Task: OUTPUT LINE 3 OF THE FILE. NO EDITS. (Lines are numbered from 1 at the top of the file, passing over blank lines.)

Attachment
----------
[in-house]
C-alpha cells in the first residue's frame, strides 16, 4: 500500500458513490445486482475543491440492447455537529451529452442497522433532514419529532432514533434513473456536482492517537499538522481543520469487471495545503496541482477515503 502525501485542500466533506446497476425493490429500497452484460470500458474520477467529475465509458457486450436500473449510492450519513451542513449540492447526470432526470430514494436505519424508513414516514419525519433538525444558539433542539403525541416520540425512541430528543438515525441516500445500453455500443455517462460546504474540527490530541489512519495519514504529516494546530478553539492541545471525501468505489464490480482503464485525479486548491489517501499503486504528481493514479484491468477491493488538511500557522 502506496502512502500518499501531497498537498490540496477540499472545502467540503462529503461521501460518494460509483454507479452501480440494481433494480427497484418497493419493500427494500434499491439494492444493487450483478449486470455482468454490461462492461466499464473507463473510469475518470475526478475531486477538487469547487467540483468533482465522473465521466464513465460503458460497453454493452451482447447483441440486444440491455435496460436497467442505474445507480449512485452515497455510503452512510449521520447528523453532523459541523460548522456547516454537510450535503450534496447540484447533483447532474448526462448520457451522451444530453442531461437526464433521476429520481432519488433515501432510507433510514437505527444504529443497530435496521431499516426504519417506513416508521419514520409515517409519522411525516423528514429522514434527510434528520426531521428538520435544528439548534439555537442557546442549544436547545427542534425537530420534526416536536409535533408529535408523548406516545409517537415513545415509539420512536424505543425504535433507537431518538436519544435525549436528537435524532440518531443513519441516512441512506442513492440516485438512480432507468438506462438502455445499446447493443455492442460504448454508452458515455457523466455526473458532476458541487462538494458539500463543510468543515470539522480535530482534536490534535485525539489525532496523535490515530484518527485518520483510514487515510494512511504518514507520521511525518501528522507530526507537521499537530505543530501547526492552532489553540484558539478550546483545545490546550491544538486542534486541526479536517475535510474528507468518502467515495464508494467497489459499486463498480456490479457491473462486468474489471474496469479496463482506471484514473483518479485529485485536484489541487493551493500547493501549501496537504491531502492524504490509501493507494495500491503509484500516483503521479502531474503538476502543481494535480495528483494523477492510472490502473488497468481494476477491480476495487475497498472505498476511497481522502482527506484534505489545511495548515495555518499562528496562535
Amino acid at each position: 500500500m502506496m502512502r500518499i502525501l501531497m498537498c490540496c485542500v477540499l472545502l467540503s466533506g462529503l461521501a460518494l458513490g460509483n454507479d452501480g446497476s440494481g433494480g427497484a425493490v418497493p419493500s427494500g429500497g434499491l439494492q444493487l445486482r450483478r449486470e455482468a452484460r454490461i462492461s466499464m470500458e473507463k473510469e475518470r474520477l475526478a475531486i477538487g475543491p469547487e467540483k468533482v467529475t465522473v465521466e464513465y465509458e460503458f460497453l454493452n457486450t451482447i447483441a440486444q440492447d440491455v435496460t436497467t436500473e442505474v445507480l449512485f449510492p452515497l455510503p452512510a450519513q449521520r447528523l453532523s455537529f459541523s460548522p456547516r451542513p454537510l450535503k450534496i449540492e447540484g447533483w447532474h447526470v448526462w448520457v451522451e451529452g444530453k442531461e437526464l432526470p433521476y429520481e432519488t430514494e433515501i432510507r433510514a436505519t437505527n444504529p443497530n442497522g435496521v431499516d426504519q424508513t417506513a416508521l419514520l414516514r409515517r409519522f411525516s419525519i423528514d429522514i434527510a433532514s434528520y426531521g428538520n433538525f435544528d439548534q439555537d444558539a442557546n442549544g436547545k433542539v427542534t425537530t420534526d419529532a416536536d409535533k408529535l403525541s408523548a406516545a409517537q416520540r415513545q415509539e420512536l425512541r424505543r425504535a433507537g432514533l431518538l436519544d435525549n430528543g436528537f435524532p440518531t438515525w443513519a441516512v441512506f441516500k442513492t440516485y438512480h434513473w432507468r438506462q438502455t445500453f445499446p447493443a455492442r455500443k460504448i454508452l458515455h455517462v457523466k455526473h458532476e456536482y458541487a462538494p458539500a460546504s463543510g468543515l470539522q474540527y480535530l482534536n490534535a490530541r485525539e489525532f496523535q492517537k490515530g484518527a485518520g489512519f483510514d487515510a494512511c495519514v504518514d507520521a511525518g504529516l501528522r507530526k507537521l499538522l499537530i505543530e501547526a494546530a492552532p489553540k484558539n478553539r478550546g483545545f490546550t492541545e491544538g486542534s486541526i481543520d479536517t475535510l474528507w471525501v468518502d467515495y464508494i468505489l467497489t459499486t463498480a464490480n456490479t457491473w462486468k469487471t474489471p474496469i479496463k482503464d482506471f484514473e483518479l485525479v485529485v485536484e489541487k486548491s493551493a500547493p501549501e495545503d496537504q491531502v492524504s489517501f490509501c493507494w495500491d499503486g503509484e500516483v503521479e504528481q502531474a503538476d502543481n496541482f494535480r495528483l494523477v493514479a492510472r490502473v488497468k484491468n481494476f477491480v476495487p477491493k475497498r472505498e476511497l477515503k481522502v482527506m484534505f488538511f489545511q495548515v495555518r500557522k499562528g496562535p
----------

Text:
Amino acid at each position: 500500500m502506496m502512502r500518499i502525501l501531497m498537498c490540496c485542500v477540499l472545502l467540503s466533506g462529503l461521501a460518494l458513490g460509483n454507479d452501480g446497476s440494481g433494480g427497484a425493490v418497493p419493500s427494500g429500497g434499491l439494492q444493487l445486482r450483478r449486470e455482468a452484460r454490461i462492461s466499464m470500458e473507463k473510469e475518470r474520477l475526478a475531486i477538487g475543491p469547487e467540483k468533482v467529475t465522473v465521466e464513465y465509458e460503458f460497453l454493452n457486450t451482447i447483441a440486444q440492447d440491455v435496460t436497467t436500473e442505474v445507480l449512485f449510492p452515497l455510503p452512510a450519513q449521520r447528523l453532523s455537529f459541523s460548522p456547516r451542513p454537510l450535503k450534496i449540492e447540484g447533483w447532474h447526470v448526462w448520457v451522451e451529452g444530453k442531461e437526464l432526470p433521476y429520481e432519488t430514494e433515501i432510507r433510514a436505519t437505527n444504529p443497530n442497522g435496521v431499516d426504519q424508513t417506513a416508521l419514520l414516514r409515517r409519522f411525516s419525519i423528514d429522514i434527510a433532514s434528520y426531521g428538520n433538525f435544528d439548534q439555537d444558539a442557546n442549544g436547545k433542539v427542534t425537530t420534526d419529532a416536536d409535533k408529535l403525541s408523548a406516545a409517537q416520540r415513545q415509539e420512536l425512541r424505543r425504535a433507537g432514533l431518538l436519544d435525549n430528543g436528537f435524532p440518531t438515525w443513519a441516512v441512506f441516500k442513492t440516485y438512480h434513473w432507468r438506462q438502455t445500453f445499446p447493443a455492442r455500443k460504448i454508452l458515455h455517462v457523466k455526473h458532476e456536482y458541487a462538494p458539500a460546504s463543510g468543515l470539522q474540527y480535530l482534536n490534535a490530541r485525539e489525532f496523535q492517537k490515530g484518527a485518520g489512519f483510514d487515510a494512511c495519514v504518514d507520521a511525518g504529516l501528522r507530526k507537521l499538522l499537530i505543530e501547526a494546530a492552532p489553540k484558539n478553539r478550546g483545545f490546550t492541545e491544538g486542534s486541526i481543520d479536517t475535510l474528507w471525501v468518502d467515495y464508494i468505489l467497489t459499486t463498480a464490480n456490479t457491473w462486468k469487471t474489471p474496469i479496463k482503464d482506471f484514473e483518479l485525479v485529485v485536484e489541487k486548491s493551493a500547493p501549501e495545503d496537504q491531502v492524504s489517501f490509501c493507494w495500491d499503486g503509484e500516483v503521479e504528481q502531474a503538476d502543481n496541482f494535480r495528483l494523477v493514479a492510472r490502473v488497468k484491468n481494476f477491480v476495487p477491493k475497498r472505498e476511497l477515503k481522502v482527506m484534505f488538511f489545511q495548515v495555518r500557522k499562528g496562535p